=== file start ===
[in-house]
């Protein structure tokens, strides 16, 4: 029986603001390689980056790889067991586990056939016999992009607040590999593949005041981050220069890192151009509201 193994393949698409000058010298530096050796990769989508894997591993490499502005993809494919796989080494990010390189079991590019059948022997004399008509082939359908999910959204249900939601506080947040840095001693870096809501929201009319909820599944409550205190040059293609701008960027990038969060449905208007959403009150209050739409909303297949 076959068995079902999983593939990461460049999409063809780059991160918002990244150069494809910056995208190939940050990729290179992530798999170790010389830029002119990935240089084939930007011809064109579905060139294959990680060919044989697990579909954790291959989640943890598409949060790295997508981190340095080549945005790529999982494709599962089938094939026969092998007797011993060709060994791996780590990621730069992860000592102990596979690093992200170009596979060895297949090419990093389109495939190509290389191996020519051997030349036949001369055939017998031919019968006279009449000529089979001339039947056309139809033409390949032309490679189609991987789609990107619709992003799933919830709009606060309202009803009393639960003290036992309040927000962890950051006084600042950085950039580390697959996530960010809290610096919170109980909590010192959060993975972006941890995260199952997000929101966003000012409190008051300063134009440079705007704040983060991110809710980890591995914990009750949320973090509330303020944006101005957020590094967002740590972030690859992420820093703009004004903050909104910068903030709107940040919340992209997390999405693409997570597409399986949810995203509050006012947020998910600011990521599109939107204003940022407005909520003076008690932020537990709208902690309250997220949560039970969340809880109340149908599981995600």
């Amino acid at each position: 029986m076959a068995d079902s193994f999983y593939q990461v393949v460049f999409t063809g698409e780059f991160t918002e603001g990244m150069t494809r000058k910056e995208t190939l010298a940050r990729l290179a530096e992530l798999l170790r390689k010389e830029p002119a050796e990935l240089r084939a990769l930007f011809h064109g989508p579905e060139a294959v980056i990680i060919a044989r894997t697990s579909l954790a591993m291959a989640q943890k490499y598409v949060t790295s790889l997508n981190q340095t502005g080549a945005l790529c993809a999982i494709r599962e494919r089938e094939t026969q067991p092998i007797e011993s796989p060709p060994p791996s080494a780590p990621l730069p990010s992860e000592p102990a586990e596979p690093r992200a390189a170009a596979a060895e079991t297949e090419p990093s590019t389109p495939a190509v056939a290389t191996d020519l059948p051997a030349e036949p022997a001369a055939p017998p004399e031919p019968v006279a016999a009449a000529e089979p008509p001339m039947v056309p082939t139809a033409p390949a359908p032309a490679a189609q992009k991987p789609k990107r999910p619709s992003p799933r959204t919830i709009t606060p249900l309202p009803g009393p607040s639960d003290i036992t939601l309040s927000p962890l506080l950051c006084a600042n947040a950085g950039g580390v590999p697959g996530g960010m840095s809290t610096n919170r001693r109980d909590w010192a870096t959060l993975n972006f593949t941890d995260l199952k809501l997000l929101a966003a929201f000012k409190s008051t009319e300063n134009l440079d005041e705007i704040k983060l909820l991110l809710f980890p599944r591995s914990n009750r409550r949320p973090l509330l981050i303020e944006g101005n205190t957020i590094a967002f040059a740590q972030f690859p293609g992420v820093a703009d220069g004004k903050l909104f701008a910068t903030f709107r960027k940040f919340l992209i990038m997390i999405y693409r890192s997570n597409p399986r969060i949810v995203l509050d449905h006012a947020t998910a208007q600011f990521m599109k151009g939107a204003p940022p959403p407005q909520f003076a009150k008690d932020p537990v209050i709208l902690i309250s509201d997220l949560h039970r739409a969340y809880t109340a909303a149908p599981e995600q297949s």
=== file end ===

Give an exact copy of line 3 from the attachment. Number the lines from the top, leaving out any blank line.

């Amino acid at each position: 029986m076959a068995d079902s193994f999983y593939q990461v393949v460049f999409t063809g698409e780059f991160t918002e603001g990244m150069t494809r000058k910056e995208t190939l010298a940050r990729l290179a530096e992530l798999l170790r390689k010389e830029p002119a050796e990935l240089r084939a990769l930007f011809h064109g989508p579905e060139a294959v980056i990680i060919a044989r894997t697990s579909l954790a591993m291959a989640q943890k490499y598409v949060t790295s790889l997508n981190q340095t502005g080549a945005l790529c993809a999982i494709r599962e494919r089938e094939t026969q067991p092998i007797e011993s796989p060709p060994p791996s080494a780590p990621l730069p990010s992860e000592p102990a586990e596979p690093r992200a390189a170009a596979a060895e079991t297949e090419p990093s590019t389109p495939a190509v056939a290389t191996d020519l059948p051997a030349e036949p022997a001369a055939p017998p004399e031919p019968v006279a016999a009449a000529e089979p008509p001339m039947v056309p082939t139809a033409p390949a359908p032309a490679a189609q992009k991987p789609k990107r999910p619709s992003p799933r959204t919830i709009t606060p249900l309202p009803g009393p607040s639960d003290i036992t939601l309040s927000p962890l506080l950051c006084a600042n947040a950085g950039g580390v590999p697959g996530g960010m840095s809290t610096n919170r001693r109980d909590w010192a870096t959060l993975n972006f593949t941890d995260l199952k809501l997000l929101a966003a929201f000012k409190s008051t009319e300063n134009l440079d005041e705007i704040k983060l909820l991110l809710f980890p599944r591995s914990n009750r409550r949320p973090l509330l981050i303020e944006g101005n205190t957020i590094a967002f040059a740590q972030f690859p293609g992420v820093a703009d220069g004004k903050l909104f701008a910068t903030f709107r960027k940040f919340l992209i990038m997390i999405y693409r890192s997570n597409p399986r969060i949810v995203l509050d449905h006012a947020t998910a208007q600011f990521m599109k151009g939107a204003p940022p959403p407005q909520f003076a009150k008690d932020p537990v209050i709208l902690i309250s509201d997220l949560h039970r739409a969340y809880t109340a909303a149908p599981e995600q297949s």